“Though we travel the world over to find the beautiful, we must carry it with us or we find it not.” ~ Ralph Waldo Emerson, Essays and Lectures …
In his essay “Self-Reliance”, Emerson wrote, “travelling is a fool’s paradise.” He said that we could dream of travelling to Naples, or Rome, and think to ourselves that we will be intoxicated with beauty, but after packing our bags and going there, come to realize that we are there with our same selves—that “our giant goes with us wherever we go. ” And if that self always looks for beauty elsewhere, then we will fail to find it wherever we go, for beauty truly is in the eye of the beholder. Thus, to find the beautiful, we must first be aware of the beauty around us, so that we can then see it, experience it, and carry it in our hearts. Carrying beauty within us is having the ability to see, to appreciate, and to love beauty both when it is in front of us as well as when it is not.
Every moment of the day there is an infinite amount of beauty that surrounds us, but we must choose to see it. And as we begin to grow more aware of this beauty–the beauty in the ordinary–things that we previously found unpleasant or ugly, slowly cease to exist; out of the drab nothingness… beauty will take root. And when we hear others talking about how awful something or somewhere is, we will find ourselves looking past their illusions and misperceptions, imagining such things with much more beauty in mind, as if in all their glory, and we will feel sorry for their inability to notice the beauty–both realized and potential.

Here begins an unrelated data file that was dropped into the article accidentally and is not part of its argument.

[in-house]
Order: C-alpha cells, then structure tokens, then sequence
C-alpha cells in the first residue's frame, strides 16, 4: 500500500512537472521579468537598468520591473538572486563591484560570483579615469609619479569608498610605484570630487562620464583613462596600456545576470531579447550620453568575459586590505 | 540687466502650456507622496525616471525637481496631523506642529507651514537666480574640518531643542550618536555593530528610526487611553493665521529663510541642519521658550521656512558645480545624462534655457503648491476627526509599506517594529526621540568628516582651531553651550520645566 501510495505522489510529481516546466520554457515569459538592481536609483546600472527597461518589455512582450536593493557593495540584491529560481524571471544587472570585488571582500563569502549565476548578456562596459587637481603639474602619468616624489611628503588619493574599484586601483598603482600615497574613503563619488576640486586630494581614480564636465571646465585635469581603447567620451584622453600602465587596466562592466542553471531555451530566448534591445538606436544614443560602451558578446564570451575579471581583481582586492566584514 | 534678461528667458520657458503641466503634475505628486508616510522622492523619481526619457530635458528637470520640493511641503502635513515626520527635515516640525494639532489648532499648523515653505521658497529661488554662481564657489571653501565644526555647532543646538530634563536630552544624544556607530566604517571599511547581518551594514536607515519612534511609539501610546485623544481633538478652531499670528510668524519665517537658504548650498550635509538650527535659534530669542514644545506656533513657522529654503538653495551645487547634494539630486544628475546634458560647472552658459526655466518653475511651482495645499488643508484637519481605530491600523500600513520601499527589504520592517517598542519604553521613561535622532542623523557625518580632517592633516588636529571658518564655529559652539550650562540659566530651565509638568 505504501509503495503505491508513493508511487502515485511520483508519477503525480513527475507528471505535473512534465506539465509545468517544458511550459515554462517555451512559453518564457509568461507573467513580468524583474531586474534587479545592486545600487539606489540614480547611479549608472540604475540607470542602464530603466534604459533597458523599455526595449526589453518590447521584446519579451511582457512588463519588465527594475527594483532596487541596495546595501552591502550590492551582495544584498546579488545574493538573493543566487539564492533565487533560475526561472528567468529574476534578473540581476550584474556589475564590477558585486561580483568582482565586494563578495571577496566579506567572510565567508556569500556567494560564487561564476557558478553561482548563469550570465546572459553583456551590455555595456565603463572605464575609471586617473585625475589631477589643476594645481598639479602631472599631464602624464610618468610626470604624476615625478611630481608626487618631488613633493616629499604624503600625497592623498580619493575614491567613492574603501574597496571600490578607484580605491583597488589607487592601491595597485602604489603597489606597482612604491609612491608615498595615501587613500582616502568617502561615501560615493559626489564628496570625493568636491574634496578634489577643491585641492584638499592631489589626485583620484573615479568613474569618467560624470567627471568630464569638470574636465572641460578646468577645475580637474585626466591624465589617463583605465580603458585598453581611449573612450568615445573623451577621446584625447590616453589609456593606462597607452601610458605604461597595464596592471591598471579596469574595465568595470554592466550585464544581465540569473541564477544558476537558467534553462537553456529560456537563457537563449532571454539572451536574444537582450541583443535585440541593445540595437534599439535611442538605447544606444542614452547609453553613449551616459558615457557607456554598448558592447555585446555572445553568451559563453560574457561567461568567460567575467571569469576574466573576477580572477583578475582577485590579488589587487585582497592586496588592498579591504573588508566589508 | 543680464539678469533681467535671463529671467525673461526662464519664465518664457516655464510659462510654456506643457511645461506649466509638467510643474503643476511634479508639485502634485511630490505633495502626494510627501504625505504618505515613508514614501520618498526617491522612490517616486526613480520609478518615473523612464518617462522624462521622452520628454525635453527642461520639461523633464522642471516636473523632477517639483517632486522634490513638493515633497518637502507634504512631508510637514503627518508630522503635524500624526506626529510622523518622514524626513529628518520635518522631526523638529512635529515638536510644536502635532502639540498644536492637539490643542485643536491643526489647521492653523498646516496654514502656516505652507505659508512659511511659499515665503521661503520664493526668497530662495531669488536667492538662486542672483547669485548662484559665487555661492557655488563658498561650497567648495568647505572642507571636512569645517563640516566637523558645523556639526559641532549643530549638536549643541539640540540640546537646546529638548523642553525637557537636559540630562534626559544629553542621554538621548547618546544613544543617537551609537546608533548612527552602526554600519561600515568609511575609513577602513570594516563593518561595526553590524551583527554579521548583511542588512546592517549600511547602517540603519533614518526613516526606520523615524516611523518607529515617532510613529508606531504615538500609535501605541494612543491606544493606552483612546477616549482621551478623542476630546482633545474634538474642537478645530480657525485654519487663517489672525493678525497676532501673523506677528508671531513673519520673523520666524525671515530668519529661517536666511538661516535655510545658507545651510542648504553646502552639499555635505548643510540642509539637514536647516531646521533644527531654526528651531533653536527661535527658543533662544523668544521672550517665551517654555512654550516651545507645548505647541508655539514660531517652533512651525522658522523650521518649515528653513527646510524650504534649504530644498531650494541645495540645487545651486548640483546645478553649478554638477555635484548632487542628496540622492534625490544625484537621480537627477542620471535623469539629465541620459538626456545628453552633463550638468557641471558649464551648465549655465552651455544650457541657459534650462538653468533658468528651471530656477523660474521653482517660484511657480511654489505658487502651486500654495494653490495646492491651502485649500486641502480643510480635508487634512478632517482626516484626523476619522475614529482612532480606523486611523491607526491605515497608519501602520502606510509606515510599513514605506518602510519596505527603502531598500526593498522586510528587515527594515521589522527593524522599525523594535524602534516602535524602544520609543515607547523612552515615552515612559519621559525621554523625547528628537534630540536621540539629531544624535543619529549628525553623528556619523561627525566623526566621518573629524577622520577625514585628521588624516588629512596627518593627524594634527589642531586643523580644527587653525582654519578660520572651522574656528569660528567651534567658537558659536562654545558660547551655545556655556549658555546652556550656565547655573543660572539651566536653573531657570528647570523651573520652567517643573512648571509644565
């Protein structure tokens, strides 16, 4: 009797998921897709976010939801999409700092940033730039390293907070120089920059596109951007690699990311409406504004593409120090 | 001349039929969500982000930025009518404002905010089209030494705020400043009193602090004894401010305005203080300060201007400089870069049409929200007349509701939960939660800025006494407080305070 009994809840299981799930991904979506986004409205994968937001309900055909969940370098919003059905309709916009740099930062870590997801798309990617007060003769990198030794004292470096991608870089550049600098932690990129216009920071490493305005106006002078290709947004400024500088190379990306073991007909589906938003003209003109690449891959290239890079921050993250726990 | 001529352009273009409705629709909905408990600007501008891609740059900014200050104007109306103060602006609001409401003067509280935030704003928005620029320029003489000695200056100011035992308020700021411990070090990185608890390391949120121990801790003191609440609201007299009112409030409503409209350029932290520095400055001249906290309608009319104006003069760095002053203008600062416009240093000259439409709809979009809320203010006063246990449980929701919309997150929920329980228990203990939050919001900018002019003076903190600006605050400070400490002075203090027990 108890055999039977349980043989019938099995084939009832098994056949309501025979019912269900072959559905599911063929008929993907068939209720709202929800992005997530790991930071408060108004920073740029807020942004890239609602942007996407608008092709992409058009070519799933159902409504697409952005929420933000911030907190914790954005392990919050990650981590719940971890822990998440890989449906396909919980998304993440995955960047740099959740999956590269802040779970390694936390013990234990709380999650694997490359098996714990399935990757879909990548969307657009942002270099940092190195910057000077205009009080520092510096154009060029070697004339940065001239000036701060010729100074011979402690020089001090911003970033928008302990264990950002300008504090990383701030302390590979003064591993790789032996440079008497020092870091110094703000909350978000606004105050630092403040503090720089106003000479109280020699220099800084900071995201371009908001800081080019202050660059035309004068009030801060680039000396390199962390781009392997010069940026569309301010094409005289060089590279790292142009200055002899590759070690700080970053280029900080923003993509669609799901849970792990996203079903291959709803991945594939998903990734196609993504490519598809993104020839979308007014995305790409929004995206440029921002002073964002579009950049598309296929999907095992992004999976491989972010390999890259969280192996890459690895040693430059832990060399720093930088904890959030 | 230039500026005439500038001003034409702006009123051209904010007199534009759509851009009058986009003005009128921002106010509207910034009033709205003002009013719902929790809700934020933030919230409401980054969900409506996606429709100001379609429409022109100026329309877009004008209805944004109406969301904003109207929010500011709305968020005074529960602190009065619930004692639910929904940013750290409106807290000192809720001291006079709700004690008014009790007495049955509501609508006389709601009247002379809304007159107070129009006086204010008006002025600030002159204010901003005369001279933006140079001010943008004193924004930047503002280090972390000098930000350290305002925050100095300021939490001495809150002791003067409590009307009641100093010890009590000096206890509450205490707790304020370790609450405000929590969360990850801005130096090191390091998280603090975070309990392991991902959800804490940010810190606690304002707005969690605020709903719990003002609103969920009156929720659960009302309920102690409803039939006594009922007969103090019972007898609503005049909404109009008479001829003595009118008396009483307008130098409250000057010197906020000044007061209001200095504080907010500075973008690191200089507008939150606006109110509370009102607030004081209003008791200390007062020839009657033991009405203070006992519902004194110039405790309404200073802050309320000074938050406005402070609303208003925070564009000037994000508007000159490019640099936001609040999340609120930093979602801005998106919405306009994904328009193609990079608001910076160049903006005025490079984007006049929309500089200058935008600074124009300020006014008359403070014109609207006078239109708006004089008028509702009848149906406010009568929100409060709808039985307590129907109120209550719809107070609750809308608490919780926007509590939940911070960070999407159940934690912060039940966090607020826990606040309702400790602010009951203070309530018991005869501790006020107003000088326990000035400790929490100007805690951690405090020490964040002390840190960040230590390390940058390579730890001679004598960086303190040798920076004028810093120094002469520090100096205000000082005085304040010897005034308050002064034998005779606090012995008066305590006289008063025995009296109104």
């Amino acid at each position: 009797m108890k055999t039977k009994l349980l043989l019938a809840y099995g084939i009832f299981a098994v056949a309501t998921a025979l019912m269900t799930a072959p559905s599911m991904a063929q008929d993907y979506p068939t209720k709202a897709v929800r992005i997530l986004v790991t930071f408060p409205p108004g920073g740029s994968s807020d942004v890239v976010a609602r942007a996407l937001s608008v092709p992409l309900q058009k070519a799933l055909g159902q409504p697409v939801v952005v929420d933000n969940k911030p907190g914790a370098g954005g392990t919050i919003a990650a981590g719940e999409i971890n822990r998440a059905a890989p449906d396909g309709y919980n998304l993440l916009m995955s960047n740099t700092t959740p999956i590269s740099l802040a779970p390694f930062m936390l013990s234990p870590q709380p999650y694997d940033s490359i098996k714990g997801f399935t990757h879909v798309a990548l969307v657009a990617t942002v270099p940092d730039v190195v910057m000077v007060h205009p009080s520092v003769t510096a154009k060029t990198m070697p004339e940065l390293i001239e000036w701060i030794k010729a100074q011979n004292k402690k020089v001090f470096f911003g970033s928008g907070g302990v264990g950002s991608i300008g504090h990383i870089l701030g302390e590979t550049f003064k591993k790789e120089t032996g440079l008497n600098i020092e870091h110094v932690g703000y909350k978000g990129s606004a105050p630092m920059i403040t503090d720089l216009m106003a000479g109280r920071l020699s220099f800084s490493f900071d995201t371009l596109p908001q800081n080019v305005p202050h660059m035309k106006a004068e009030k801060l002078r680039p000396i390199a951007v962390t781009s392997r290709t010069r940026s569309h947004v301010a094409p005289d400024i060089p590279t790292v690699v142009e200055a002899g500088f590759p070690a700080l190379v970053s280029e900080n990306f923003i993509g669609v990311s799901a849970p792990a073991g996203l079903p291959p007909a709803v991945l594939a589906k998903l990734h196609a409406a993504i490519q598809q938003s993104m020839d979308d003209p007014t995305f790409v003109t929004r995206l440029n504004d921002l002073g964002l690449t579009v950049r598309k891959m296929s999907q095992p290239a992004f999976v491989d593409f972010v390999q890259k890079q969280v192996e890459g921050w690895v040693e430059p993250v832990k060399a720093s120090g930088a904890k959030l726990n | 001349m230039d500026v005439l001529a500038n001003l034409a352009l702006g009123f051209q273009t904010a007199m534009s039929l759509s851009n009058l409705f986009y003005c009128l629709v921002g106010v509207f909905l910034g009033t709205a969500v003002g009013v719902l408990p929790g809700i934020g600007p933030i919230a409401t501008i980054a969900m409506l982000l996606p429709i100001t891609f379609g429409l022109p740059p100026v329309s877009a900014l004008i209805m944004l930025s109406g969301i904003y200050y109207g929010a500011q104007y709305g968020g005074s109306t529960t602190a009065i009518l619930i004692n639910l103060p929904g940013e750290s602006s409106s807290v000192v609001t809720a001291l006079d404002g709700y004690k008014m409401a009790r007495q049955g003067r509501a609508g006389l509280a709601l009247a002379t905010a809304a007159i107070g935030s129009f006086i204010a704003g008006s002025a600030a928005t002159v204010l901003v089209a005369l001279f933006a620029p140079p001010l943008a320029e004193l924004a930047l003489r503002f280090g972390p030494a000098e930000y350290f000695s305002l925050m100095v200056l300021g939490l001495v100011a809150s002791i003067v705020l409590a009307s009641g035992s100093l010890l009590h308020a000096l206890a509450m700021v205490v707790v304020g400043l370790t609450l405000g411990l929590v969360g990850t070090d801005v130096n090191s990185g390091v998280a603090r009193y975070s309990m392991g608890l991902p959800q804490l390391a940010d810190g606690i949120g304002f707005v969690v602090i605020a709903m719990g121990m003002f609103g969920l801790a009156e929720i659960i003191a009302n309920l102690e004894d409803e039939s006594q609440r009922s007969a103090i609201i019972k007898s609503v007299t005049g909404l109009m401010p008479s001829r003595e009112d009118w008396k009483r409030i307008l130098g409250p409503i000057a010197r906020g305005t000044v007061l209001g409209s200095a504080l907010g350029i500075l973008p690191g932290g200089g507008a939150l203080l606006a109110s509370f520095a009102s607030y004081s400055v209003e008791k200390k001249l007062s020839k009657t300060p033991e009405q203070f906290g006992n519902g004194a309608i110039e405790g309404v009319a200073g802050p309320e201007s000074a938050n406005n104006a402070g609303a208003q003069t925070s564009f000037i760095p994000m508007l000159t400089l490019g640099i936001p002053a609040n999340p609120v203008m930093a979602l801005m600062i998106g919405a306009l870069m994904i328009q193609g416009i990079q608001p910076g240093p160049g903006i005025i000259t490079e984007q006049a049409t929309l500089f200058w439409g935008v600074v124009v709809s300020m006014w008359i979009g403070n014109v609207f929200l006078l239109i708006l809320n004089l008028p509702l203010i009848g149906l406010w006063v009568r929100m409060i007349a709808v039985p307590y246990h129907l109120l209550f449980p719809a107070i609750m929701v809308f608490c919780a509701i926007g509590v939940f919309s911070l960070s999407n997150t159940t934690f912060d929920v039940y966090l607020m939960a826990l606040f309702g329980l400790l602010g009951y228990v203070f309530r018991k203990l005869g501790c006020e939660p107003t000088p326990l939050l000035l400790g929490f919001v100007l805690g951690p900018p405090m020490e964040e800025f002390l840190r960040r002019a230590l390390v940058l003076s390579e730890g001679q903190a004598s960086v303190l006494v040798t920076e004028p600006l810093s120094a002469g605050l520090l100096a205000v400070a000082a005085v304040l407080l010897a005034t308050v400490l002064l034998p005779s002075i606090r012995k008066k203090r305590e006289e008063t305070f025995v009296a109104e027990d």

Our world is amazing. And if we wish to see and appreciate all the wondrous beauty, we have to train ourselves to recognize the beauty in things that surround us as we travel the world over. And if we find things in our world becoming ordinary, drab, unpleasant, or ugly, then perhaps we should take some time to reflect on where that ugliness is coming from: it is not in the things, but in the ways in which we see those things; it comes from inside of us, not from the thing itself. The good news is that is something that we can learn to change.
There are, of course, some ugly things in this world–such as violence, abuse, hatred, injustice, selfishness, and pride–and we should see such things as they are. Nevertheless, if we really want to get in touch with the beauty in the world, then we need to recognize that it depends upon us to see it. Thus, we should not spend so much time looking in other places for something that we already have inside us.
Look for beauty in some of the ordinary, everyday things that surround you.
Questions to consider:
How do people lose the idea that they bring beauty with them–or leave it behind when they see beautiful things?
What is the inherent limitation in believing that beauty is in the objects that we see, as opposed to being in the ways that we see those things?
Have you ever thought something was beautiful, only to have someone else say it was ugly? What was the difference in perspective? Likewise, have you ever seen something as ugly that someone else thought was beautiful?
For further thought:
“The fact that we can’t see the beauty in something doesn’t suggest that it’s not there. Rather, it suggests that we are not looking carefully enough or with a broad enough perspective to see it.” ~ Richard Carlson, Don’t Sweat the Small Stuff and It’s All Small Stuff